Step 6: Standing
Baby will do this about 9 – 12 months and you’ll both hold your breath before he goes boom on his bottom. Make this part playful by sitting with him on the floor and helping him stand, saying “Up!” When he stands for a few seconds on his own, be sure to praise him. He’s slowly gaining control!
Step 7: Baby’s Walking!
Nothing’s quite as impressive as seeing Baby’s face when he takes his first steps: mouth open, eyes wide, concentration in full capacity … step, step, step, BOOM! This will happen anywhere between 12 and 15 months, but all babies are different. Before long, he’ll be engaging in that cute little act of hands on the floor and up we go over and over again. Praise him in his early efforts until he’s steady, but also know that he may prefer to crawl more than he walks for some time to come, and that’s OK, says Schneider. “It’s not really a step back,” she says. If you’re concerned that your little guy or gal isn’t walking yet when all his peers are, however, always bring it up with your pediatrician. Schneider says that in her practice, she refers parents to a specialist if Baby isn’t walking on his own by 17 or 18 months. “If your baby is not meeting milestones, talk to your doctor,” she advises. “He may need physical therapy to develop muscle tone.”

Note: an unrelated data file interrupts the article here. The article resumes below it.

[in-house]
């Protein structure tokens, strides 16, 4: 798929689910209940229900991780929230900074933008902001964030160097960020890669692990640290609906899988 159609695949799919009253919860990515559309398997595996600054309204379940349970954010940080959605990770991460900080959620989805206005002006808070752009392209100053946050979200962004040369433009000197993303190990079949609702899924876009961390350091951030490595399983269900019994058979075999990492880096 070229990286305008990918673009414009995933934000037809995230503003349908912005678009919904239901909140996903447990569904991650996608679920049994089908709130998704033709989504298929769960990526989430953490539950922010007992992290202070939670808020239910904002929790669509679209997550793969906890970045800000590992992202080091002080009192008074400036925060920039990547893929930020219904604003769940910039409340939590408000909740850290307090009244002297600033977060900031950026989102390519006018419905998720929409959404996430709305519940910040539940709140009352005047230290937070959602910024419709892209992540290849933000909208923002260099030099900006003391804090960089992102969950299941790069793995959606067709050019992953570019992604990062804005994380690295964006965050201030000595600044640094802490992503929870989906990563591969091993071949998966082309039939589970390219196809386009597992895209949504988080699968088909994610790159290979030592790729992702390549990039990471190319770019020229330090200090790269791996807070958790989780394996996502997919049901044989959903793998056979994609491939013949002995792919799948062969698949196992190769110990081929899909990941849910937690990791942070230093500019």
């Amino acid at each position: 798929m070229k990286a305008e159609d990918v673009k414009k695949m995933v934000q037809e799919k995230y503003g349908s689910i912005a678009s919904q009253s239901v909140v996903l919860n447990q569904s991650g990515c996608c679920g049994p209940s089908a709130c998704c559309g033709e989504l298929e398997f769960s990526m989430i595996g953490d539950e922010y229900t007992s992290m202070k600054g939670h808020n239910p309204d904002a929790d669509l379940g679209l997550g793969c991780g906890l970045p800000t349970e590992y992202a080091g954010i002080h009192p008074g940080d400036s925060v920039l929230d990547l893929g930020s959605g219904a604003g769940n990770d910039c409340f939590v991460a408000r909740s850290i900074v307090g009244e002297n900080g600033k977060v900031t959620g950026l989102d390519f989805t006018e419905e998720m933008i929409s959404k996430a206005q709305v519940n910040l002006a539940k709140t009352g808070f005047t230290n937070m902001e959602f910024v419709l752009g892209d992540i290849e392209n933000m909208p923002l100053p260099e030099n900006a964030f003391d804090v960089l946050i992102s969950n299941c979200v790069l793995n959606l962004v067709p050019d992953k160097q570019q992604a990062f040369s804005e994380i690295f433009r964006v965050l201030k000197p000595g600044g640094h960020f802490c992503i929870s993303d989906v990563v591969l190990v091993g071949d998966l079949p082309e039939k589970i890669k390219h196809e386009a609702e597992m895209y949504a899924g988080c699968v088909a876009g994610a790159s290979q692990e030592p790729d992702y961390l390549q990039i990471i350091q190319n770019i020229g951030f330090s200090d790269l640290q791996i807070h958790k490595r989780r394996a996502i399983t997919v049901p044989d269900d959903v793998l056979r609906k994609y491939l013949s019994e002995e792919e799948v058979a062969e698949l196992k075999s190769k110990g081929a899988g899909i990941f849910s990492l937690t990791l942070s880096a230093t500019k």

No matter what, always make sure Baby’s parameters are safe and that you’re not too busy to be with him when he’s roaming about.
Know When Trouble is Afoot
“The most important thing for parents to realize,” says Kevin Bryant, M.D., of Progressive Podiatry, LLC, “is that they need to understand what is normal in order to be able to recognize what is abnormal.” Whether Baby starts walking at 9 or 14 months, parents will want to keep an eye on his gait as well as his feet.
“Toe walking is very, very common in kids,” says Bryant, adding that kids who walk up on their toes typically stop around age 4 or 5. Some kids will walk on their tip-toes because of a neurological or physiological condition — for example, the muscles on their backs of their legs may actually contract the tendons in their ankles, forcing them to walk on their toes. Bryant says that most kids just think that’s the way to walk, and a little retraining with physical therapy resolves the issue.
Flat feet is another common problem, according to Bryant, and usually requires a visit to a specialist if your little one is in pain, or can’t seem to keep up with other kids while walking or running around. An orthotic insert, which today can be customized from advanced, lightweight materials, can help.
Parents should also check their child’s feet often, says Bryant. Keep an eye out for ingrown toenails — older kids can typically withstand a little minor digging in the doctor’s office, but Bryant says that younger children, especially those younger than 4 years of age, may actually need surgery. Warts, which are caused by a transmissible virus, are also very common, especially during the summer months as kids spend more time barefoot and in public places, like a community pool. Bottom line? “Inspect feet regularly and watch their walk,” says Bryant — if he’s in pain, or can’t keep up with you on a walk, see a doctor.